As Tierney Sneed explains here, big corporations are lining up in opposition to the voter suppression law in Texas as many have been over the last couple weeks in response to the legislation in Georgia. This broader trend has spurred a generally insipid and perhaps offensive debate about whether corporate America is now “woke” as well as a more interesting question about whether we should applaud a system in which corporate America tries to exercise a veto over the political choices of state governments. (Remember, it may not always be laws you disagree with.) But apart from loaded questions this phenomenon is an illustration of a broader reality undergirding almost all American politics today, which is important to focus on.
Why are corporations doing this?
The first thing to note is that this isn’t really left and right, though it overlaps with that division significantly. It’s more cosmopolitan urban America and one way of looking at this is that cosmopolitan urban America controls what we might call the commanding heights of cultural production in contemporary America. As such it exercises a strong hold over the reputations that are so critical to modern corporations, especially to consumer-facing ones. Indeed, this premise is really no different – although articulated differently – from a central claim and grievance of Trumpism: the belief that America outside the high growth cities and dynamic suburbs is getting left behind, scorned as backwards and at risk of being supplanted by new values and new people they reject.
But there’s another more specific, albeit complementary, way to understand this dynamic. Consumer-facing corporations are most sensitive and responsive to economic dynamism, disposable income and growth. Growth is an arrow pointing forward in time. Which is another way to say it focuses on the young. Put this all together and it means that in the domain of culture and consumerism blue America is already leaving red America in the dust. It’s not even close. Think of Nike, Apple, Coke, Pepsi, Google, Nestle, major league sports, really every corporation under the sun you might directly buy something from.
There is also the people who make up these corporations and are senior enough to exercise some influence over the companies’ direction. Again, under 50 rather than over, more likely to be in the orbit of the cities and for many brands more attracted to cultural currency.
But politics is different. In the domain of vote counting, blue America is in the lead as well, but only marginally. With a host of structural factors ranging from the electoral college and the senate to the concentration of Democratic voters in cities and gerrymandering it is possible for red America to dominate politics even while getting a bit fewer votes overall. A 65 year old in a declining mid-sized town has a vote that counts just as much as a 30-something with lots of disposable income in one of the country’s high growth metropoles. Indeed, because of those structural factors their vote counts significantly more.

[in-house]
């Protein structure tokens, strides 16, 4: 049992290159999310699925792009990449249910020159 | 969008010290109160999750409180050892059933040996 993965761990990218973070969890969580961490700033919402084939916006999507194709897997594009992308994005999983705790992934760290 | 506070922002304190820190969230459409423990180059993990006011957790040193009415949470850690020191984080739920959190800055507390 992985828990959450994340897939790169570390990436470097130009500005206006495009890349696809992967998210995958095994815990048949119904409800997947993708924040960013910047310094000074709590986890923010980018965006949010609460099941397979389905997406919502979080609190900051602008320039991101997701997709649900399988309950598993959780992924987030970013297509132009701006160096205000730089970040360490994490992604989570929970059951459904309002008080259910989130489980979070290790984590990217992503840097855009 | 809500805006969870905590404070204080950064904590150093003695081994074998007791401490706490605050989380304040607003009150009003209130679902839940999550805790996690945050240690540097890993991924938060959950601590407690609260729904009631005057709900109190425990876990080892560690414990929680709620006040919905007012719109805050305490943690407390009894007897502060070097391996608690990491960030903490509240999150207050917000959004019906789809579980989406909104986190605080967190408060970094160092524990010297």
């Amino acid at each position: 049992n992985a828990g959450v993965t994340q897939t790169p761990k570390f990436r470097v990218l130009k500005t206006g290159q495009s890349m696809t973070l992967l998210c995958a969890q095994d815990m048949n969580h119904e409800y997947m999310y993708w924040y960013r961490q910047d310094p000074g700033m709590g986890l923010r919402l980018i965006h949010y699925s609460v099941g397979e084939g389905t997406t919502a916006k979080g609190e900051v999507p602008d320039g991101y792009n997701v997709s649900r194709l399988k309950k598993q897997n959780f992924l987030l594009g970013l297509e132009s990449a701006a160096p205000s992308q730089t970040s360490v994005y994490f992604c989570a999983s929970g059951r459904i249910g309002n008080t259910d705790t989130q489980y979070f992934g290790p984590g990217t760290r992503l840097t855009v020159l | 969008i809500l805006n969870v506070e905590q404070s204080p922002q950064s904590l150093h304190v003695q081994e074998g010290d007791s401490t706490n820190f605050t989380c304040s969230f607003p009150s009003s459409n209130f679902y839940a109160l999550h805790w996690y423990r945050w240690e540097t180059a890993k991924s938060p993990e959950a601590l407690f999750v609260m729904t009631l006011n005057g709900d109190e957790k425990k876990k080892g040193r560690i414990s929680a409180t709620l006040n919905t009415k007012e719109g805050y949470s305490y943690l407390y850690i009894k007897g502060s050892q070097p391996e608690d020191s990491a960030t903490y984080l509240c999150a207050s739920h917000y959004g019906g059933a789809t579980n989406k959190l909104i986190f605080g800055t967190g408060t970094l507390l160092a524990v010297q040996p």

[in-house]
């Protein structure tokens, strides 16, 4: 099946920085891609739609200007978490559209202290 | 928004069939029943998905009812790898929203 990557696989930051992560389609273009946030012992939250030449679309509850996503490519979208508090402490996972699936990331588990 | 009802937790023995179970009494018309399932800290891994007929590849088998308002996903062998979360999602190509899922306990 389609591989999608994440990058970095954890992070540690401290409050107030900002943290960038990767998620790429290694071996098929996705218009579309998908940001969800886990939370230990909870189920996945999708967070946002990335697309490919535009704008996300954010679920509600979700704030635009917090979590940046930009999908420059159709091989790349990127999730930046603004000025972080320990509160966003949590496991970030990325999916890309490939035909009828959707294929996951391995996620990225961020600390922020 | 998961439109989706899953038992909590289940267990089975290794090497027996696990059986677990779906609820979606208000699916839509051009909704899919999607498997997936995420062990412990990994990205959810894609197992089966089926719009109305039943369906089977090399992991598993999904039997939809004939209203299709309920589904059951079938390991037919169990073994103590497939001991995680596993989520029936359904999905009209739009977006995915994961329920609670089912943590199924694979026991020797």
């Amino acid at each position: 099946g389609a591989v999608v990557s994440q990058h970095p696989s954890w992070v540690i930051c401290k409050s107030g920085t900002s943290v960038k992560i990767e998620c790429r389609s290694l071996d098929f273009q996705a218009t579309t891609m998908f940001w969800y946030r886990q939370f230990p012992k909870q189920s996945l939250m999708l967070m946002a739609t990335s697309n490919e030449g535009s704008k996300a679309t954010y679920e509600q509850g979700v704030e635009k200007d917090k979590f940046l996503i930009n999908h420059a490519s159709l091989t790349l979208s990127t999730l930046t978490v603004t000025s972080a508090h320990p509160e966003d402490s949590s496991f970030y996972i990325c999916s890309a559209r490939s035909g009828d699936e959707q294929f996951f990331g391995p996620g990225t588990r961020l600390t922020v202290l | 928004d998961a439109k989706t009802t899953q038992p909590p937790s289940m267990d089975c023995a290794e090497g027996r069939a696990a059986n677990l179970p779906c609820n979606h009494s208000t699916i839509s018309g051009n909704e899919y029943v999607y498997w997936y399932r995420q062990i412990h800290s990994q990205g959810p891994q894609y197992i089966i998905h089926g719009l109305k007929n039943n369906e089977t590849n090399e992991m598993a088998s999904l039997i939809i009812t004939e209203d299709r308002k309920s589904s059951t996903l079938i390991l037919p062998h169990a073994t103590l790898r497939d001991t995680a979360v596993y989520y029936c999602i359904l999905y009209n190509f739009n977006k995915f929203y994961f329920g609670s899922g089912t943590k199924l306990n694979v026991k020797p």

In other words, the domains of culture and consumerism are significantly out of alignment with the world of politics, even as they both seem to be trending in similar directions.
A counter-reading might hold that this is really more an issue of voluble trend setters getting the attention of risk-averse corporate C-suites and being opposed by ‘silent majorities’ who think different. There is likely some of that. We can at least see a sliver of it when pollster consistently miss a very thin but sometimes significant sliver of Trump voters. But mostly I think we can trust corporate America to accurately gauge where the money, the future and public opinion is.
This disjuncture between consumer America and future America on the one hand and the American political system – both everyone getting a vote and architecture of the system itself – is perhaps the defining tension or dynamic in American life today.
Of course, corporate America’s deepest needs remain access to the levers of state power and finding ideological allies interested in killing regulations and keeping taxes as low as possible. Indeed, beyond this, as we saw in the early years of the Trump administration even the most trendsetting corporations rooted in the country’s most liberal enclaves still want to get close to power. Remember those awkward but smiley moments of Trump convening the CEOs of all the country’s tech giants around one table in 2017.
So we shouldn’t expect corporate America to become Democrats’ best friends. Because they’re clearly not. And in any case, as I noted above, it’s not really right vs left in any case. But this disjuncture remains a central if not the central tension point across the entirety of American politics today.